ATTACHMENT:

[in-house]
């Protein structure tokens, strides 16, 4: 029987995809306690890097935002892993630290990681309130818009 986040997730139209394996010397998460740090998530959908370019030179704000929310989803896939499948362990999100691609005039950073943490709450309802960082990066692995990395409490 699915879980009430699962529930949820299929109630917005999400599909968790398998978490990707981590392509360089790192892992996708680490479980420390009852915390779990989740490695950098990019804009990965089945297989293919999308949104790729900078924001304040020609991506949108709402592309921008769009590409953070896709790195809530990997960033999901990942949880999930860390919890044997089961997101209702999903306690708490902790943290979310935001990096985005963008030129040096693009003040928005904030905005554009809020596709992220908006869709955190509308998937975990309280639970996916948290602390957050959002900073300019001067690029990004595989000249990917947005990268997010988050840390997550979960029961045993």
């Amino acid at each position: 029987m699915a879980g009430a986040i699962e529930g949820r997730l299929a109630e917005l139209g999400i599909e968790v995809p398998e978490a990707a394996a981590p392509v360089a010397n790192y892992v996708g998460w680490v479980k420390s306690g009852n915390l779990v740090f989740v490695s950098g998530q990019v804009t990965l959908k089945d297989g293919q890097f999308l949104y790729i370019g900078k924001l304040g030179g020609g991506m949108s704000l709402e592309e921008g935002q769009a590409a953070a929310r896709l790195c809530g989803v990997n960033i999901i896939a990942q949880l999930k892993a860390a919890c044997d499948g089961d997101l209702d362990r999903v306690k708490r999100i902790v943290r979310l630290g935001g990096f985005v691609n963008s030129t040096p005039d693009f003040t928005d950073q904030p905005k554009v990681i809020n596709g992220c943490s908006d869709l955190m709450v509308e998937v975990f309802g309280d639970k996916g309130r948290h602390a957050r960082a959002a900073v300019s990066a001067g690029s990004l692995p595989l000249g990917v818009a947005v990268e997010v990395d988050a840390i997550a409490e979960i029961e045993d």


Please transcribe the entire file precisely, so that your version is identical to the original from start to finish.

[in-house]
């Protein structure tokens, strides 16, 4: 029987995809306690890097935002892993630290990681309130818009 986040997730139209394996010397998460740090998530959908370019030179704000929310989803896939499948362990999100691609005039950073943490709450309802960082990066692995990395409490 699915879980009430699962529930949820299929109630917005999400599909968790398998978490990707981590392509360089790192892992996708680490479980420390009852915390779990989740490695950098990019804009990965089945297989293919999308949104790729900078924001304040020609991506949108709402592309921008769009590409953070896709790195809530990997960033999901990942949880999930860390919890044997089961997101209702999903306690708490902790943290979310935001990096985005963008030129040096693009003040928005904030905005554009809020596709992220908006869709955190509308998937975990309280639970996916948290602390957050959002900073300019001067690029990004595989000249990917947005990268997010988050840390997550979960029961045993």
């Amino acid at each position: 029987m699915a879980g009430a986040i699962e529930g949820r997730l299929a109630e917005l139209g999400i599909e968790v995809p398998e978490a990707a394996a981590p392509v360089a010397n790192y892992v996708g998460w680490v479980k420390s306690g009852n915390l779990v740090f989740v490695s950098g998530q990019v804009t990965l959908k089945d297989g293919q890097f999308l949104y790729i370019g900078k924001l304040g030179g020609g991506m949108s704000l709402e592309e921008g935002q769009a590409a953070a929310r896709l790195c809530g989803v990997n960033i999901i896939a990942q949880l999930k892993a860390a919890c044997d499948g089961d997101l209702d362990r999903v306690k708490r999100i902790v943290r979310l630290g935001g990096f985005v691609n963008s030129t040096p005039d693009f003040t928005d950073q904030p905005k554009v990681i809020n596709g992220c943490s908006d869709l955190m709450v509308e998937v975990f309802g309280d639970k996916g309130r948290h602390a957050r960082a959002a900073v300019s990066a001067g690029s990004l692995p595989l000249g990917v818009a947005v990268e997010v990395d988050a840390i997550a409490e979960i029961e045993d």